Of course some individuals or couples have properties that are larger than they need, but the so-called under-occupancy is in one part of the country and the overcrowding is in another. It is simply not credible to suggest that all the large, over-occupying families in London will move up to Durham, particularly given that the unemployment rate there is more than 9 per cent. What would they be moving to?

I made a video diary of my week, so I got a lot of feedback from people affected by this policy. Interestingly, they said, "Yes, this is the reality of our lives. We are not able to survive properly now and things are going to get worse to the tune of £10 a week from 1 April." In 2006, I did the same experiment under the previous Labour government, living on benefits to see what life was like for young people on the lowest rate of income support. I found that difficult, but there was enough money to get through the whole week. I wish to point out to the minister that we have reached a new low, because the £21 that people had in 2006 is equivalent to £28 now, and that should be compared with the £18 from 1 April.

Government ministers also constantly refer to how discretionary housing benefits can solve the problems created by the bedroom tax. In County Durham, £5m of income will be taken out of people’s pockets and out of the local economy. The size of the discretionary fund is half a million pounds, so once again there is a huge gap between actual need and the resources being given to people to deal with it.

The bedroom tax is a fundamental attack on the poorest people in this country. People are going to lose between £500 and £1,000 over the course of next year, through no fault of their own. But the really disgusting thing is that on the same day that the bedroom tax is being introduced, millionaires are being given a tax cut that will be worth £1,000—not over the year as a whole, but every single week.

Helen Goodman is Labour MP for Bishop Auckland and shadow media minister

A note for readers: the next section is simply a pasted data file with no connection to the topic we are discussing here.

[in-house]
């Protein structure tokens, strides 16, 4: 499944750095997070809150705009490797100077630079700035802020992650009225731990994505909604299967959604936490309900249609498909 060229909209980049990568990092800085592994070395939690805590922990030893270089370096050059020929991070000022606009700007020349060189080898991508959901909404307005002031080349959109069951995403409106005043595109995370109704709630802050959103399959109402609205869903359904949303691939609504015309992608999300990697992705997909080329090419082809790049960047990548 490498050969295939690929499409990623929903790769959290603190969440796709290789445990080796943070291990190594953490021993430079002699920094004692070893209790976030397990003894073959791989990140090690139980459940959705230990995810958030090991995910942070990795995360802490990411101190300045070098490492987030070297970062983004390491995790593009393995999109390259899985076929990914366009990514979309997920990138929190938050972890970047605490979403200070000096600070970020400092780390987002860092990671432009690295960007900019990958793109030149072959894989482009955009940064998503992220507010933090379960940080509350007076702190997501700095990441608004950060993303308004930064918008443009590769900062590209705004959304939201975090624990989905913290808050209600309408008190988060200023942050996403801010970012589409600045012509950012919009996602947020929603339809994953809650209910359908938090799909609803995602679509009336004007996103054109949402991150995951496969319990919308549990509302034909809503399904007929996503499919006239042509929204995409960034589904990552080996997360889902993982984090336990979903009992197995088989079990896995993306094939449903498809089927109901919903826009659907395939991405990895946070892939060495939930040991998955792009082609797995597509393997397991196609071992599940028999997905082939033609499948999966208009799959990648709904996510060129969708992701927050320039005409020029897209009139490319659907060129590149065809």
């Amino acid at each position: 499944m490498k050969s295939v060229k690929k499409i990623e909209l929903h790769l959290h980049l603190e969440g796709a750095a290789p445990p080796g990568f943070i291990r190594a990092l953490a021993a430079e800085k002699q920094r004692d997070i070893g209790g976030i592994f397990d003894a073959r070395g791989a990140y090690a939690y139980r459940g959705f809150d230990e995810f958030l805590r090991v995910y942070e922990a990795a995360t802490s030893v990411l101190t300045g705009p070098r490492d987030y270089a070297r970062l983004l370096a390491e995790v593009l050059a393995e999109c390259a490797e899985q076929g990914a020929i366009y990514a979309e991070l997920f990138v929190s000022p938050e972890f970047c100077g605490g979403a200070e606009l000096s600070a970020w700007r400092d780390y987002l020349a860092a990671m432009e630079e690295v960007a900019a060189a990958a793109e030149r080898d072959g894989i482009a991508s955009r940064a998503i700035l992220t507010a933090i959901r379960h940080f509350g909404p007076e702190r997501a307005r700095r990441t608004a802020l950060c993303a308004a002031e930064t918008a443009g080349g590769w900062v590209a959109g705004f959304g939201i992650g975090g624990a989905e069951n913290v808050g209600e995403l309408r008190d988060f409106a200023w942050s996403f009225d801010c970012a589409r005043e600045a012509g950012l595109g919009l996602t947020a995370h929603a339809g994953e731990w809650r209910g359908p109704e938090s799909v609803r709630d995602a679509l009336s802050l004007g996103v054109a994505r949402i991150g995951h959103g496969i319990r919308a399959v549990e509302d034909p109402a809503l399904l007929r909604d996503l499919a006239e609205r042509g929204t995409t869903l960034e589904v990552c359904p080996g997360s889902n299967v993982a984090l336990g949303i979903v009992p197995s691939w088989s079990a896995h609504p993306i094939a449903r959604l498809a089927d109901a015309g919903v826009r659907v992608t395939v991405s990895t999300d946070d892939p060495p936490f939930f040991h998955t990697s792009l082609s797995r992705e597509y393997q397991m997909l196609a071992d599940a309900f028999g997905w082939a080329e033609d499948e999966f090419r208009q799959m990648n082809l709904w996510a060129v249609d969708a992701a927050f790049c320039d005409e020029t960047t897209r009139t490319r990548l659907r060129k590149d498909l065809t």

You can watch her videos from her week living on £18 here 

Council run housing in Lambeth. 660,000 social housing tenants will lose out under the "bedroom tax". Photograph: Getty Images.

Helen Goodman is Labour MP for Bishop Auckland and shadow media minister

Felipe Araujo
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Hull revisited: What happens when a Brexit stronghold becomes City of Culture?

We report from Hull, to find out if you can replace the kind of nostalgia that led to a Leave vote with cultural investment.

At 75 metres long, the offshore wind turbine blade erected across Queen Victoria Square, in the heart of Hull, is a sculpture intended to mark a new chapter in the city’s history. For the next 12 months, Hull, a city of more than a quarter of a million people in the northeast of England, will be the UK’s City of Culture.

The 28-tonne blade hails from the local Siemens plant. The German technology company employs around 1,000 people in the area, making it Hull’s biggest single employer.

Seen up close in this context – laid dormant in the middle of a town square instead of spinning up in the air generating energy – the structure is meant to remind passersby of a giant sea creature. It is also, I’m told, an allusion to Hull’s rich maritime history.


All photos: Felipe Araujo

Nostalgia is a big thing in this part of the country. At one point, Hull was the UK’s third largest port but technology and privatisation drastically changed that. The battle over cod fishing with Iceland in the waters of the North Sea 40 years ago has also dealt a major blow to a region with a long and proud trawling tradition.